Articles on Islam, the Qur'an and other Islamic sacred texts, and Muslim faith, theology, customs and traditions.
This article examines the Catholic response to the growth of Islam in the West in light of the Church’s vision for interreligious dialogue and evangelization. Does the Catholic Church have a coherent strategy in respect to Islam? Is this strategy working? Is it realistic? Is it biblical?
Are we witnessing today a phenomenon of nameless "religious extremists"—whether Christians, Jews or Muslims—spreading violence in the name of "religion"? Or is reality quite different?
Read more: Islam, Religious Extremism and Religious Relativism
Although Islam and Christianity seem to have certain points of doctrine in common, there is an enormous difference between them, not only in beliefs about salvation and Christ but in many other areas affecting daily life, human behavior and attitudes.
Read more: Christianity and Islam: Doctrines and Beliefs Compared
Based on countless Qur'anic verses and oral traditions attributed to Muhammad, Islam's learned officials, sheikhs, muftis, and imams throughout the ages have all reached consensus—binding on the entire Muslim community—that Islam is to be at perpetual war with the non-Muslim world until the former subsumes the latter.
Read more: Are Judaism and Christianity as Violent as Islam?
In "Evangelii Gaudium," Pope Francis dictates the rules for the relationship with Muslims. The Jesuit Islamologist Samir Khalil Samir examines them one by one. And he criticizes their limitations.
Jesus and Muhammad could hardly have been more different in how they lived or in what they taught others. Why should we not expect starkly contrasting legacies - from the conduct of their closest companions to the livability of modern-day countries influenced by the predominance of one founder's teachings over the other?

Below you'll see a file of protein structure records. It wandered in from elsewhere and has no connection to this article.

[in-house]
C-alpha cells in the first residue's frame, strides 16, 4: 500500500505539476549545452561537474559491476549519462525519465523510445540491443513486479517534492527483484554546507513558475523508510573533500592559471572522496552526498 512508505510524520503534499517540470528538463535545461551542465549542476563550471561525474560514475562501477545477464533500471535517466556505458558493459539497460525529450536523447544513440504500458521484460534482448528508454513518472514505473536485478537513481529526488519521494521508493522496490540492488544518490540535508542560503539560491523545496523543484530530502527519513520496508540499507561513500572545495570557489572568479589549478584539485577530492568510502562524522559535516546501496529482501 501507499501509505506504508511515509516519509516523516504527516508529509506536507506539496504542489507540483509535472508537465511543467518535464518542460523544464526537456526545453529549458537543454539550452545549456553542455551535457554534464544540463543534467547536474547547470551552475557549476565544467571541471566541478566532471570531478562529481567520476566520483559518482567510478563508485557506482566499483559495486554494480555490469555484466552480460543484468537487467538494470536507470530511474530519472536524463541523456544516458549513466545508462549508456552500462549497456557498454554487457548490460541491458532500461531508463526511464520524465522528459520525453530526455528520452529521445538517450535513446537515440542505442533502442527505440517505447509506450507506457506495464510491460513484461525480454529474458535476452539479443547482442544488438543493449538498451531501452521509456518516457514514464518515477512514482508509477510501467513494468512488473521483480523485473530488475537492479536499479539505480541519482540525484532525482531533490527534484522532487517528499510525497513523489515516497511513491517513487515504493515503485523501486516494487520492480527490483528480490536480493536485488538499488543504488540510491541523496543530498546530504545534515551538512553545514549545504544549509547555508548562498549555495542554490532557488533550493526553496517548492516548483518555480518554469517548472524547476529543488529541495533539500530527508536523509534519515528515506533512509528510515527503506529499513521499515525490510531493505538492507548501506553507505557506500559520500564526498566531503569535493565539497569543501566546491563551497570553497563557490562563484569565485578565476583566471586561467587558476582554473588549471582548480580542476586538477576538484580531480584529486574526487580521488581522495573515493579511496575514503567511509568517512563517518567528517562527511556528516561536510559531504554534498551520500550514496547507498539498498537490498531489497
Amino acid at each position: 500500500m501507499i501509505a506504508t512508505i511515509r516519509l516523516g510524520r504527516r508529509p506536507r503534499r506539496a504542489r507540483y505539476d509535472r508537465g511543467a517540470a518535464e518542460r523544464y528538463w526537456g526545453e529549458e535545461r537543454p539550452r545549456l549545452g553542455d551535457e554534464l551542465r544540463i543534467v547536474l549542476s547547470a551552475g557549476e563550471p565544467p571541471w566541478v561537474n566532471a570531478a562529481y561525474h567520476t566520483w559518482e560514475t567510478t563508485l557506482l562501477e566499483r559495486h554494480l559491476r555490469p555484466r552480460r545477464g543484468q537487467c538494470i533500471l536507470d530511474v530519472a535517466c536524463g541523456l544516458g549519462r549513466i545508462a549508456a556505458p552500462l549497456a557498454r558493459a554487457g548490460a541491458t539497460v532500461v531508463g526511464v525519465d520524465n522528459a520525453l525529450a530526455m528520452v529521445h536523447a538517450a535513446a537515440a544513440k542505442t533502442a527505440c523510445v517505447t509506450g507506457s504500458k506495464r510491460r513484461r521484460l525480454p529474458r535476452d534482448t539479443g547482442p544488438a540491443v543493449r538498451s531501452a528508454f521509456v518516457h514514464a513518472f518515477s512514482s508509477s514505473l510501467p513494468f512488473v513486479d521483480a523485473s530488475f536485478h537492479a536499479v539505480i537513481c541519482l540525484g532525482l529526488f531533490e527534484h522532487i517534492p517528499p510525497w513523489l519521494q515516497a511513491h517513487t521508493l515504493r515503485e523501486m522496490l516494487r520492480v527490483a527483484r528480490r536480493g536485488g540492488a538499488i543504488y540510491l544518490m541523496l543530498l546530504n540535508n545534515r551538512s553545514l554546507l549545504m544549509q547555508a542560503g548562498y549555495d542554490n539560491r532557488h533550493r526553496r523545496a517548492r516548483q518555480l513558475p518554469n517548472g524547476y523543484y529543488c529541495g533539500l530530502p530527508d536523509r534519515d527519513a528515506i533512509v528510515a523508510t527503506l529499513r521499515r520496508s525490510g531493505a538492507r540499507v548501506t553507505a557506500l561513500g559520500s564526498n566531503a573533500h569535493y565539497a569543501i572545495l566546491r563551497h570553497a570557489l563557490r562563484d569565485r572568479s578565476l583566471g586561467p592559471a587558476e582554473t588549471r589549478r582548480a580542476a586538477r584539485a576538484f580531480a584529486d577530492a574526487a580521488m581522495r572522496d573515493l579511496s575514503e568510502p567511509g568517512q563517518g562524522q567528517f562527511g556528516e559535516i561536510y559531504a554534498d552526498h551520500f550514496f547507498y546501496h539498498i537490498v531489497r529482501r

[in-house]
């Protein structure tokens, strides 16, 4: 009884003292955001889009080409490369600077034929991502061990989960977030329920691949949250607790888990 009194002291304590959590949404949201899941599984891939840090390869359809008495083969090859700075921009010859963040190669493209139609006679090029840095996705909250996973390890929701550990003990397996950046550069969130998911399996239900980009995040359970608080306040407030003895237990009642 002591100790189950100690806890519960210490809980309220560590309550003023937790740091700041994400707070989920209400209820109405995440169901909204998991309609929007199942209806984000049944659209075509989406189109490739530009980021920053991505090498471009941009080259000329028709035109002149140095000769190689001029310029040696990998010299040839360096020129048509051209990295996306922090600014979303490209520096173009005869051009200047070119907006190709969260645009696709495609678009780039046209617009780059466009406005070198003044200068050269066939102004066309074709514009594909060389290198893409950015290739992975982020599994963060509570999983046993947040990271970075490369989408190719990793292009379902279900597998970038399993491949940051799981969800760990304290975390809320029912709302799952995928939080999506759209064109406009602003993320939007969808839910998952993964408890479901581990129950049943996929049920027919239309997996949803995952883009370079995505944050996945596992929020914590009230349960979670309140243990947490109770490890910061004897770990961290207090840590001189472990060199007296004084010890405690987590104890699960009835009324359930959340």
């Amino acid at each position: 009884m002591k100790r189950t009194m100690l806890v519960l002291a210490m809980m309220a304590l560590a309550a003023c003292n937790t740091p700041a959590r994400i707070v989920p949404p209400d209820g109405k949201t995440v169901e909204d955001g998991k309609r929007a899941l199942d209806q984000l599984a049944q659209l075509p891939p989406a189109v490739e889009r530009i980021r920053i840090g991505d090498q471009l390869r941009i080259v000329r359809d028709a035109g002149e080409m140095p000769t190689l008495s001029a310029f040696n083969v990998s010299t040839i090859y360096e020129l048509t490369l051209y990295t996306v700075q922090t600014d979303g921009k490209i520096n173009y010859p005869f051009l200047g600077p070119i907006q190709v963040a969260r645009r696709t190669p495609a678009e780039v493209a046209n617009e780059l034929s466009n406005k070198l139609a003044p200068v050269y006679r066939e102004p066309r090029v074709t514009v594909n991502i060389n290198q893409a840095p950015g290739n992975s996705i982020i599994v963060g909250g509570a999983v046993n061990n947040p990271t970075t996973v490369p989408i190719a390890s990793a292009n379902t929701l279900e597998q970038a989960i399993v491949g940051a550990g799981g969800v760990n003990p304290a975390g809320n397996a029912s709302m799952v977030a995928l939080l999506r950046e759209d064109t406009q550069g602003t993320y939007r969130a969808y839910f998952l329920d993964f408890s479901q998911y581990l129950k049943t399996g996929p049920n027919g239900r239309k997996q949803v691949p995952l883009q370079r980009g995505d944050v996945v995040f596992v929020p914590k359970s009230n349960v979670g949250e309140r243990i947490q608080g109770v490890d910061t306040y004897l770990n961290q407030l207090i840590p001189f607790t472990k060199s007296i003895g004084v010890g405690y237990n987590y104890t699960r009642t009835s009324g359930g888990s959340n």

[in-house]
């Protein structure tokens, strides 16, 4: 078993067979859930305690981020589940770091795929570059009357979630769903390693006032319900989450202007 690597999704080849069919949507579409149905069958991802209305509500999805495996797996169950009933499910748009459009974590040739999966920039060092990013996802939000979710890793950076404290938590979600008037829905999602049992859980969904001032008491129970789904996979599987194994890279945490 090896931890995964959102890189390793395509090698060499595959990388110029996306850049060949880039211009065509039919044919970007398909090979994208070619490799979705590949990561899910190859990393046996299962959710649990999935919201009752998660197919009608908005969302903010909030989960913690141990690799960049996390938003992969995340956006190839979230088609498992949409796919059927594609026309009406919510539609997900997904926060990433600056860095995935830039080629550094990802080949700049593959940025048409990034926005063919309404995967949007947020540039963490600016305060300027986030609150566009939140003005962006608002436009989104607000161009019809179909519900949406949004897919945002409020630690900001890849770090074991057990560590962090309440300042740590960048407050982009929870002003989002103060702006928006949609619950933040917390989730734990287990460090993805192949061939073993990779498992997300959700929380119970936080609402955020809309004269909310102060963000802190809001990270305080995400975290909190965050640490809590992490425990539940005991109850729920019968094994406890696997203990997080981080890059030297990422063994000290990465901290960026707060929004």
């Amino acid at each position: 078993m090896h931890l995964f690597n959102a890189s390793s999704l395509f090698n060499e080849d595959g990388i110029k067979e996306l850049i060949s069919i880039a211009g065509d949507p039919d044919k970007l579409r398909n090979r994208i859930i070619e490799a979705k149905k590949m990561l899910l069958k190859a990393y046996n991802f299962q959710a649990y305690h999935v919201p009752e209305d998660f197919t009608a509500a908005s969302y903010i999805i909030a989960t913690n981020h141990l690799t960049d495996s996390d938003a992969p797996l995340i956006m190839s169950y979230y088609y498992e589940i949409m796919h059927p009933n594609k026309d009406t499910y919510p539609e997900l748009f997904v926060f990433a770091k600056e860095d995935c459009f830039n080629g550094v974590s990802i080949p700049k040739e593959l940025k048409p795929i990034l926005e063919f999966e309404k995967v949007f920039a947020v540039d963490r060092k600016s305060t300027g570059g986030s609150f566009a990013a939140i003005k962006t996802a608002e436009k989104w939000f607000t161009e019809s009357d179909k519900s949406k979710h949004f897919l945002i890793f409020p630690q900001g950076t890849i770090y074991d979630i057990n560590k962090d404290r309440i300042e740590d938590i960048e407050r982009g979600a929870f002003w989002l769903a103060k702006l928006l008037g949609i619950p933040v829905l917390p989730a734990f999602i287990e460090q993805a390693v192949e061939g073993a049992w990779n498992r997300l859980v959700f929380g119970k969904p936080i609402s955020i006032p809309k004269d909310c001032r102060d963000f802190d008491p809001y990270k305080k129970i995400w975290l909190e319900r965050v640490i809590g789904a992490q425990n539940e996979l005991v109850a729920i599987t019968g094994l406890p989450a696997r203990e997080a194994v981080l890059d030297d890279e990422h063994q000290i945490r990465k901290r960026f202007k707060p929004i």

The Quran contains at least 109 verses that call Muslims to war with nonbelievers for the sake of Islamic rule. Unlike nearly all of the Old Testament verses of violence, the verses of violence in the Quran are mostly open-ended, meaning that they are not restrained by the historical context of the surrounding text. They are part of the eternal, unchanging word of Allah, and just as relevant or subjective as anything else in the Quran.
For dyed-in-the-wool jihadi warriors, an asymmetrical approach to warfare with Israel - one which results in many Gazan civilian casualties - is actually a gateway to religious merit and reward. This is not a cycle of violence, or simply a deep animosity between Isaac and Ishmael. It is a fight between (on one hand) Islamist kamikazes who don't surrender, a group of post-Hiroshima-like zombies, and (on the other hand) the Jewish people returning to their Promised Land in fulfilment of ancient Hebrew prophecies.